Often can’t tell what’s real and what’s make-believe
Talks about interests
Knows some basic rules of grammar, such as correctly using “he” and “she”
Sings a song or says a poem from memory such as the “Itsy Bitsy Spider” or the “Wheels on the Bus”
Can say first and last name
Cognitive (learning, thinking, problem-solving)
Names some colors and some numbers
Understands the idea of counting
Starts to understand time
Remembers parts of a story
Understands the idea of “same” and “different”
Draws a person with 2 to 4 body parts
Starts to copy some capital letters
Plays board or card games
Tells you what he thinks is going to happen next in a book
Hops and stands on one foot up to 2 seconds
Catches a bounced ball most of the time
Pours, cuts with supervision, and mashes own food
WHAT FAMILIES CAN DO
Play make-believe with your child – let him/her be the leader and choose what you will play.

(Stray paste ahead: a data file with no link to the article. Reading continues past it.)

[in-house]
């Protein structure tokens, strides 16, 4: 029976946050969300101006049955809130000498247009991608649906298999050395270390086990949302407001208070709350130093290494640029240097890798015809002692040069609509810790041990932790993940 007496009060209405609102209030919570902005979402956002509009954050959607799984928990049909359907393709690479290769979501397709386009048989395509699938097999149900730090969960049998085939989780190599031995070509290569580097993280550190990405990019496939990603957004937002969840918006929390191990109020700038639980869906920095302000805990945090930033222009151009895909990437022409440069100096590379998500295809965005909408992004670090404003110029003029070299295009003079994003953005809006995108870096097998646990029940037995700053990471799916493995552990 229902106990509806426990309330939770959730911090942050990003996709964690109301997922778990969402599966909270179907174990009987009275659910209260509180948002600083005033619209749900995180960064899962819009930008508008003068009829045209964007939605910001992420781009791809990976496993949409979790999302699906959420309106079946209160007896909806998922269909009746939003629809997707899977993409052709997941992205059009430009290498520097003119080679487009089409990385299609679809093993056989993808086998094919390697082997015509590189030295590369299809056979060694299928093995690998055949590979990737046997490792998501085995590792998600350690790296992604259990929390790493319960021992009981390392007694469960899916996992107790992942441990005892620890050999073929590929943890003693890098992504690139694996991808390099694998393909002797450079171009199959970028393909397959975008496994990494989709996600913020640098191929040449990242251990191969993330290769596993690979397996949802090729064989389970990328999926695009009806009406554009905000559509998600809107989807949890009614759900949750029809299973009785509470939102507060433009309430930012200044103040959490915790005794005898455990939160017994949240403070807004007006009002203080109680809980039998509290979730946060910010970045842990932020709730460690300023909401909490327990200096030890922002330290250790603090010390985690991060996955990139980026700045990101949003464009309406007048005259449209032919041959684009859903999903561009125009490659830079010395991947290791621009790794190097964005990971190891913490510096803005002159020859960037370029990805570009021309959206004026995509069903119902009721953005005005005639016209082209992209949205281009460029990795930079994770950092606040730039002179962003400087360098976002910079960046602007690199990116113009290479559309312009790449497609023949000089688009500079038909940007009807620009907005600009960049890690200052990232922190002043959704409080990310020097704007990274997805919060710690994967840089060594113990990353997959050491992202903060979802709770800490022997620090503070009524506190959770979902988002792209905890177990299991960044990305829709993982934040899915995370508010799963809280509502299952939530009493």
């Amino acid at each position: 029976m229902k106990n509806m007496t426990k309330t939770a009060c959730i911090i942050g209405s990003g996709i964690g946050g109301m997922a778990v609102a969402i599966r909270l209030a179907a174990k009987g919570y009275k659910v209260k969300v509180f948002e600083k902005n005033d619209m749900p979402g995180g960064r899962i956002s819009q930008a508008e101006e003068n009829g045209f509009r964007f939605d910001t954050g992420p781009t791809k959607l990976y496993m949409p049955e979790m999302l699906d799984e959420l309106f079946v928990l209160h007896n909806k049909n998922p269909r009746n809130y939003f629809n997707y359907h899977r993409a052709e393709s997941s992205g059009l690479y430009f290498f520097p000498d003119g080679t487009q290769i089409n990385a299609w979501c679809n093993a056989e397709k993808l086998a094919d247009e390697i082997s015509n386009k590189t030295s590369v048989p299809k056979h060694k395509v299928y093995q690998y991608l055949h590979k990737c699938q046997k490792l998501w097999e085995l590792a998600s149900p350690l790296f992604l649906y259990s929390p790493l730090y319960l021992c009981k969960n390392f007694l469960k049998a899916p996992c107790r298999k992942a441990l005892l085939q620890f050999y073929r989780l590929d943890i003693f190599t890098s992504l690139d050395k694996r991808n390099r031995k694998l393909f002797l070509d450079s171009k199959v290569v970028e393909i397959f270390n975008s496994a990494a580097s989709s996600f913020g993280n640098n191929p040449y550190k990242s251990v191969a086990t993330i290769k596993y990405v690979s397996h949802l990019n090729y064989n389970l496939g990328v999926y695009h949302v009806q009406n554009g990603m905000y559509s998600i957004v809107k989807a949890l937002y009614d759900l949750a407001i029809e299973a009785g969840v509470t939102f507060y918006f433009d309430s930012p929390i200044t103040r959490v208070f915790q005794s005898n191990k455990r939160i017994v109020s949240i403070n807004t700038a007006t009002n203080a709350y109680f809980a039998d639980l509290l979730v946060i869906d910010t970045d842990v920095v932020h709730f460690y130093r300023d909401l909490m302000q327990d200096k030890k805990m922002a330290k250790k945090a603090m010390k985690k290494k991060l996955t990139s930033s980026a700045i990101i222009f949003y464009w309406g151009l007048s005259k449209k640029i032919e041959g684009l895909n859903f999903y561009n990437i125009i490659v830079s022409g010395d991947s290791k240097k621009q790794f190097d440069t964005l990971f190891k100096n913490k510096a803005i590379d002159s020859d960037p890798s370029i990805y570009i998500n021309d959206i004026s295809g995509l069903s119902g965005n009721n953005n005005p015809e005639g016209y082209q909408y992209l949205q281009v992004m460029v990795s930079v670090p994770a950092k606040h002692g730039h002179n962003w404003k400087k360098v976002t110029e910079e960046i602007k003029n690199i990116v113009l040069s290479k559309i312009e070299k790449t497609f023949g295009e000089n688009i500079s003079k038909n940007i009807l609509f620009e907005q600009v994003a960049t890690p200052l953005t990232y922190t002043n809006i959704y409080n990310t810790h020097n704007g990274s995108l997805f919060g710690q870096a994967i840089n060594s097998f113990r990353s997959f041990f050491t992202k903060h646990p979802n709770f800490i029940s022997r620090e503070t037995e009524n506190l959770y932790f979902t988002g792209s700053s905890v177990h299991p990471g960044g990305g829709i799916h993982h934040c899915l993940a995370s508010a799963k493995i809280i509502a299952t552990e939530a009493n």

Set limits and be consistent with what your child can and cannot do.
Say positive things to and praise your child and what he/she is doing.
Give your child opportunities to play with other children.
Let your child solve problems when playing with friends, but be nearby to help out if needed.
Take time to answer your child’s “why” questions; show patience and be responsive to the questions and if you don’t know the answer, look it up together, ask your child’s thoughts or say you don’t know.
Provide your child with toys that build imagination such as blocks, kitchen sets and dress-up clothes.
Give your child simple choices whenever you can about what to wear, play, or have for snack.
Count items at home such as crackers, steps or stuffed animals.
Urge your child to use words to ask for help.
Read to your child every day; ask him/her to tell you what happened in the story as you go.
Say colors, sort items by color, shape or use such as, “Find all of the green blocks and make a tower.”
Point out letters and numbers in signs and everyday objects, such as, “This sign has the number four in it and you are 4-years-old.”
Play with balls while running and kicking.
Teach your child to play outdoor games like tag, follow the leader and “duck, duck, goose.”
Provide riding toys such as a trike, bike with training wheels or scooter.
Put on your child’s favorite music and have a dance party; copy each other’s moves.